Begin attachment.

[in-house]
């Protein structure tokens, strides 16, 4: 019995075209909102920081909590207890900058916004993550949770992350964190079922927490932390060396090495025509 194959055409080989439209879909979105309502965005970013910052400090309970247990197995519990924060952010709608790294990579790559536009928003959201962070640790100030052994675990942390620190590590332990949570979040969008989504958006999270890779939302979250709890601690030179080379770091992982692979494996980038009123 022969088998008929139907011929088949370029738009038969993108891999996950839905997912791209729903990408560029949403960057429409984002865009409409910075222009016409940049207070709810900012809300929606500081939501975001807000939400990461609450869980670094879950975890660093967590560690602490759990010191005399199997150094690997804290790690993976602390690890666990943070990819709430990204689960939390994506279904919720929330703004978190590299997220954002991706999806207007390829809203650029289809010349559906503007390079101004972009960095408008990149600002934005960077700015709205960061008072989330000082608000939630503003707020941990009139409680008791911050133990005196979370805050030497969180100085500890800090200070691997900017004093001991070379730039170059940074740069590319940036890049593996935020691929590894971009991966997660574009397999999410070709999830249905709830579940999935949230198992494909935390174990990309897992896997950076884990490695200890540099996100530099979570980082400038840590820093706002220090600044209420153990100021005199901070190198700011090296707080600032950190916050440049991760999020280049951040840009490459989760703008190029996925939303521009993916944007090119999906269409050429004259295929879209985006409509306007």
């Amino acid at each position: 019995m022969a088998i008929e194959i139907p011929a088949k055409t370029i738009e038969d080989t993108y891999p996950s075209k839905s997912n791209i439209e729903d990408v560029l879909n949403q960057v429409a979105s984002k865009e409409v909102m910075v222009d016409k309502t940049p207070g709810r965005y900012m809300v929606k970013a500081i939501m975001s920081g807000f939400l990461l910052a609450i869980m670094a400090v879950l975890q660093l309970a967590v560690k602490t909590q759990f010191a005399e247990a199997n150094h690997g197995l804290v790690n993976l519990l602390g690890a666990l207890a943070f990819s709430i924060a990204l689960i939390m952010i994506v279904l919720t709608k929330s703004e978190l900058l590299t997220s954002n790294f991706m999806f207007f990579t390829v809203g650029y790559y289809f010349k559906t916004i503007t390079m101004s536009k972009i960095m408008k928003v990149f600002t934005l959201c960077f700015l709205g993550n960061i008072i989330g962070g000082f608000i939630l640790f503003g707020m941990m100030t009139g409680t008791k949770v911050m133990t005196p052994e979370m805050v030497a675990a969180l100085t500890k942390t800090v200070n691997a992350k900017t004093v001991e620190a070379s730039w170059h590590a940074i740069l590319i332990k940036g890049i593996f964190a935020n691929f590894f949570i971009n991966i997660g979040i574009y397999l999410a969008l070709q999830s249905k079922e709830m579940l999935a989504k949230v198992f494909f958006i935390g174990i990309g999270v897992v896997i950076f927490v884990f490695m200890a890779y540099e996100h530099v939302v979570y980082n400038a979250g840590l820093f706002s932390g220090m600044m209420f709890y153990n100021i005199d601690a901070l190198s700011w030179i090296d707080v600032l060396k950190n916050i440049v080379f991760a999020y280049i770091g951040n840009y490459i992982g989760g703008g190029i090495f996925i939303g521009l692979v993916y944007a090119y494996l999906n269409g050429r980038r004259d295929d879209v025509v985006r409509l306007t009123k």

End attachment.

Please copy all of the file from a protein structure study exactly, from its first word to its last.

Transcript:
[in-house]
């Protein structure tokens, strides 16, 4: 019995075209909102920081909590207890900058916004993550949770992350964190079922927490932390060396090495025509 194959055409080989439209879909979105309502965005970013910052400090309970247990197995519990924060952010709608790294990579790559536009928003959201962070640790100030052994675990942390620190590590332990949570979040969008989504958006999270890779939302979250709890601690030179080379770091992982692979494996980038009123 022969088998008929139907011929088949370029738009038969993108891999996950839905997912791209729903990408560029949403960057429409984002865009409409910075222009016409940049207070709810900012809300929606500081939501975001807000939400990461609450869980670094879950975890660093967590560690602490759990010191005399199997150094690997804290790690993976602390690890666990943070990819709430990204689960939390994506279904919720929330703004978190590299997220954002991706999806207007390829809203650029289809010349559906503007390079101004972009960095408008990149600002934005960077700015709205960061008072989330000082608000939630503003707020941990009139409680008791911050133990005196979370805050030497969180100085500890800090200070691997900017004093001991070379730039170059940074740069590319940036890049593996935020691929590894971009991966997660574009397999999410070709999830249905709830579940999935949230198992494909935390174990990309897992896997950076884990490695200890540099996100530099979570980082400038840590820093706002220090600044209420153990100021005199901070190198700011090296707080600032950190916050440049991760999020280049951040840009490459989760703008190029996925939303521009993916944007090119999906269409050429004259295929879209985006409509306007």
């Amino acid at each position: 019995m022969a088998i008929e194959i139907p011929a088949k055409t370029i738009e038969d080989t993108y891999p996950s075209k839905s997912n791209i439209e729903d990408v560029l879909n949403q960057v429409a979105s984002k865009e409409v909102m910075v222009d016409k309502t940049p207070g709810r965005y900012m809300v929606k970013a500081i939501m975001s920081g807000f939400l990461l910052a609450i869980m670094a400090v879950l975890q660093l309970a967590v560690k602490t909590q759990f010191a005399e247990a199997n150094h690997g197995l804290v790690n993976l519990l602390g690890a666990l207890a943070f990819s709430i924060a990204l689960i939390m952010i994506v279904l919720t709608k929330s703004e978190l900058l590299t997220s954002n790294f991706m999806f207007f990579t390829v809203g650029y790559y289809f010349k559906t916004i503007t390079m101004s536009k972009i960095m408008k928003v990149f600002t934005l959201c960077f700015l709205g993550n960061i008072i989330g962070g000082f608000i939630l640790f503003g707020m941990m100030t009139g409680t008791k949770v911050m133990t005196p052994e979370m805050v030497a675990a969180l100085t500890k942390t800090v200070n691997a992350k900017t004093v001991e620190a070379s730039w170059h590590a940074i740069l590319i332990k940036g890049i593996f964190a935020n691929f590894f949570i971009n991966i997660g979040i574009y397999l999410a969008l070709q999830s249905k079922e709830m579940l999935a989504k949230v198992f494909f958006i935390g174990i990309g999270v897992v896997i950076f927490v884990f490695m200890a890779y540099e996100h530099v939302v979570y980082n400038a979250g840590l820093f706002s932390g220090m600044m209420f709890y153990n100021i005199d601690a901070l190198s700011w030179i090296d707080v600032l060396k950190n916050i440049v080379f991760a999020y280049i770091g951040n840009y490459i992982g989760g703008g190029i090495f996925i939303g521009l692979v993916y944007a090119y494996l999906n269409g050429r980038r004259d295929d879209v025509v985006r409509l306007t009123k």